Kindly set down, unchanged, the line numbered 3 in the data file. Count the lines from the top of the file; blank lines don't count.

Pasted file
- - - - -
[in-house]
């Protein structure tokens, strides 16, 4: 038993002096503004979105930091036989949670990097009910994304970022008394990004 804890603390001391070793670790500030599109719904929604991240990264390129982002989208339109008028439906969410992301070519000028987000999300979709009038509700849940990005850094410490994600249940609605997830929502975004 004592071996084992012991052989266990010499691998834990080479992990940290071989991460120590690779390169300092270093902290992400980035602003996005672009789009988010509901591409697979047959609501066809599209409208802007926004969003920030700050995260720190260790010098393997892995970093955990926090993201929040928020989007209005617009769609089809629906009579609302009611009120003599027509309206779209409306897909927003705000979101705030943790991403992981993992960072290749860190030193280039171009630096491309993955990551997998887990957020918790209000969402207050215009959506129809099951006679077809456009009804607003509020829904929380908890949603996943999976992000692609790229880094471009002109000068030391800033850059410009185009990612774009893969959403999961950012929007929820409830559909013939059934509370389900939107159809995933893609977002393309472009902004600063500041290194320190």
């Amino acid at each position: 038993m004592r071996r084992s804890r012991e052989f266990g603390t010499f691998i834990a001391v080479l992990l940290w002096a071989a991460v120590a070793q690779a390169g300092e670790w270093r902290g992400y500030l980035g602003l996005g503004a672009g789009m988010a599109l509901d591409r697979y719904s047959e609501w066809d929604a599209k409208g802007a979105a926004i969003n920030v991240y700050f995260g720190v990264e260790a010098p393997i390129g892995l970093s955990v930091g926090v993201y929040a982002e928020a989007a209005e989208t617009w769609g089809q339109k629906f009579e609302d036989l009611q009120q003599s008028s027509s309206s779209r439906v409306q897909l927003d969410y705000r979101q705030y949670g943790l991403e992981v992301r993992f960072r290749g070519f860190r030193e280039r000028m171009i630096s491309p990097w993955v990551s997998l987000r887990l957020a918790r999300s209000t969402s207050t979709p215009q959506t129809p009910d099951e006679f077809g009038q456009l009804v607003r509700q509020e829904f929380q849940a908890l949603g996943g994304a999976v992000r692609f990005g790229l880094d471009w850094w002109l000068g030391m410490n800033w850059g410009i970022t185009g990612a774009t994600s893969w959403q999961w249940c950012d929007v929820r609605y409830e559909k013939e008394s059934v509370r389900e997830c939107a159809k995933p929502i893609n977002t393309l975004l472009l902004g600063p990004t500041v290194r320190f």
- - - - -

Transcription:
């Amino acid at each position: 038993m004592r071996r084992s804890r012991e052989f266990g603390t010499f691998i834990a001391v080479l992990l940290w002096a071989a991460v120590a070793q690779a390169g300092e670790w270093r902290g992400y500030l980035g602003l996005g503004a672009g789009m988010a599109l509901d591409r697979y719904s047959e609501w066809d929604a599209k409208g802007a979105a926004i969003n920030v991240y700050f995260g720190v990264e260790a010098p393997i390129g892995l970093s955990v930091g926090v993201y929040a982002e928020a989007a209005e989208t617009w769609g089809q339109k629906f009579e609302d036989l009611q009120q003599s008028s027509s309206s779209r439906v409306q897909l927003d969410y705000r979101q705030y949670g943790l991403e992981v992301r993992f960072r290749g070519f860190r030193e280039r000028m171009i630096s491309p990097w993955v990551s997998l987000r887990l957020a918790r999300s209000t969402s207050t979709p215009q959506t129809p009910d099951e006679f077809g009038q456009l009804v607003r509700q509020e829904f929380q849940a908890l949603g996943g994304a999976v992000r692609f990005g790229l880094d471009w850094w002109l000068g030391m410490n800033w850059g410009i970022t185009g990612a774009t994600s893969w959403q999961w249940c950012d929007v929820r609605y409830e559909k013939e008394s059934v509370r389900e997830c939107a159809k995933p929502i893609n977002t393309l975004l472009l902004g600063p990004t500041v290194r320190f």